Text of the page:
This is a graph of traffic to the website of the Australian Open tennis championship. As you can see, the traffic spikes in January every year and then all but disappears for the other 11 months of the year. It is also important to note that the height of the traffic spike is increasing year on year.
If the owners of this site want to be able to serve all the traffic at the top peak of the peak, they can spend a fortune on servers capable of handling that level of traffic but these servers will be almost entirely idle for eleven months of the year. The alternative is that the owners put the site on a cloud platform and dial up the resources associated with it, as and when needed. This is obviously a vastly more efficient option for the site owners. However, that doesn’t mean that cloud computing itself is Green or efficient.
For cloud computing to be efficient, the individual servers need to be doing more work than they would be doing if not in a cloud infrastructure. The main cloud providers include Amazon, Google, IBM and more recently, Microsoft. As far as I know, none of these companies are providing utilisation data per unit, so it is not possible to know just how efficient cloud computing actually is.
There is another consideration. There are a number of start-ups who say that they couldn’t have built their infrastructure if it wasn’t for cloud i.e. theirs is additional consumption which wouldn’t haven’t existed without the cloud. Does this newly facilitated consumption mean that cloud computing is less Green?
And without usage data from the cloud providers will we ever truly know if cloud computing is Green?
John McBride says
When you say a number of start-ups who ‘say’ then could not have built their infrastructure without the cloud, I think that most startups would have done it somehow, using the many shared hosting solutions out there.
I worked in an organistion where we were asked by the CIO to state how much energy was saved by using virtualisation (supposedly from CPU cycle saving), we gave an answer based on data quoted by the VM software vendor.
Ideally we would have had the opportunity to characterise the ‘real’ CPU energy usage against the virtual usage before making a dubious claim about how much energy we saved!
I think we could have saved alot more by dimensioning the server farm correctly rather than playing safe and deploying way too much capacity (IMO).
John McBride says
Discussion on Google Groups about virtualisation: http://is.gd/cfG7
General speaking, I like the topic. However, aren’t we building this Internet thing in part, to reduce friction, enable anytime/anywhere and real-time collaboration with anyone.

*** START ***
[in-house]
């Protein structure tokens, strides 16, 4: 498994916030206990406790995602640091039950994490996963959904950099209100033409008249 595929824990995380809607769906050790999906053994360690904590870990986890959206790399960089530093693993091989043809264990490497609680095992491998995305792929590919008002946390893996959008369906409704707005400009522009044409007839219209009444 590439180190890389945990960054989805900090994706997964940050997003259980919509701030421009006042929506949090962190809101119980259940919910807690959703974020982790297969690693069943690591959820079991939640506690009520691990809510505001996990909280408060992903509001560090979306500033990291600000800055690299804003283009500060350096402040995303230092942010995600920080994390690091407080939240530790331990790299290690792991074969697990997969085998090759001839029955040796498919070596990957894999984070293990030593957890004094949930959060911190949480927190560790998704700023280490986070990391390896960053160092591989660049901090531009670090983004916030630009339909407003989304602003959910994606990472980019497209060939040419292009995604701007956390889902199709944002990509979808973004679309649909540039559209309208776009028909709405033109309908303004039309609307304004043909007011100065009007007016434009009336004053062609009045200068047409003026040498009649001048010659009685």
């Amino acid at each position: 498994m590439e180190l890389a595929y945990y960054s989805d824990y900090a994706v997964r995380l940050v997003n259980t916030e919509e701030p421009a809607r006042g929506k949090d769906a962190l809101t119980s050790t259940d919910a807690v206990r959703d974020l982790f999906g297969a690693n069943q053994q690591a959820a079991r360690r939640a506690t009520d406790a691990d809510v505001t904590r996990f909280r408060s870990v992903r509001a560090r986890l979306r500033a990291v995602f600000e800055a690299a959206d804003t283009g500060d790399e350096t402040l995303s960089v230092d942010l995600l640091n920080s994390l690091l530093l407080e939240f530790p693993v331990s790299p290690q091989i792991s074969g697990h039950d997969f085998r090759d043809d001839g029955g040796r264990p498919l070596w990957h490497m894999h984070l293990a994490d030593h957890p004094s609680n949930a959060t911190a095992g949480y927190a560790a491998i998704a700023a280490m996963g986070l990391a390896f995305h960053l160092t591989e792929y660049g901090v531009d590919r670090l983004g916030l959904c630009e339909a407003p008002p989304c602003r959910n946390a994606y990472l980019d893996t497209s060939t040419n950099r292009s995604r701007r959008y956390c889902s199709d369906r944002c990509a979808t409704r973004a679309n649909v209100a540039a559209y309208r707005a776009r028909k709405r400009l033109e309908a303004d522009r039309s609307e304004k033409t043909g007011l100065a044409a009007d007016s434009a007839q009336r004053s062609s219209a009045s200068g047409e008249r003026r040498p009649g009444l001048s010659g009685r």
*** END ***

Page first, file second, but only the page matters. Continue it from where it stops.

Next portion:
To me, learning more about the greenness of the cloud is kinda like studying the aerodynamic characteristics of a 8 cylinder diesel pickup truck. Or determining the carbon footprint of a website.
I really like the trend towards efficiency in personal computing. For example, oled monitors, solid state drives and new battery tech. I think we can get a bigger bang for our philosophical dollar by contemplating the role of the average worker in greening the cloud.
Or how about research correlating cloud computing with the greening of the planet?
Thanks for taking the time to write the post. I’ll share the analogy -it’s really useful.
Premasagar Rose says
If providers of cloud computing were encouraged to utilise renewable energy (and I don’t just mean “carbon trading”), then at least part of the problem would be reduced.
At Dharmafly, we spent quite a while hunting for decent renewable energy servers (the result of the hunt is here). However, we increasingly find that our web apps and APIs would benefit from a cloud setup.
But there aren’t any cloud platforms that run on renewable energy. Without it though, cloud computing can’t possibly deliver scalability and reliability in the deepest sense.
Andrew Hitchcock says
Well, in theory the cloud computing servers should be more highly utilized. I can imagine a stock trading website that is highly active from 9-5 EST, an entertainment/social networking site that is trafficked in the evening, and a market analysis company that runs batch analysis jobs all night long. If these three hypothetical companies scaled their fleets up and down during the day then the computers would be highly utilized at all times, but I’m sure things aren’t this ideal in practice. Although, with products like EC2, there is incentive to shut off unused instances.
Cloud companies providing SaaS should be able to get much higher utilization on their machines. If they are running a large, scale-out service, the demand is more predictable and the utilization can be adjusted with fine granularity when adding capacity.
As for the startups, I think John McBride makes a good point. It is likely a number of these startups would have been created anyway, just with higher fixed and upfront costs. This makes them less likely to succeed. If the startup does become self-sustaining I consider it a net win, even though they are increasing electricity use, because they are creating wealth.
Finally, last earth day I considered the efficiency and greenness of cloud computing and how my usage of S3 for backup compares to buying an extra hard disk. My numbers are probably not very accurate, but they shouldn’t be more than an order of magnitude off.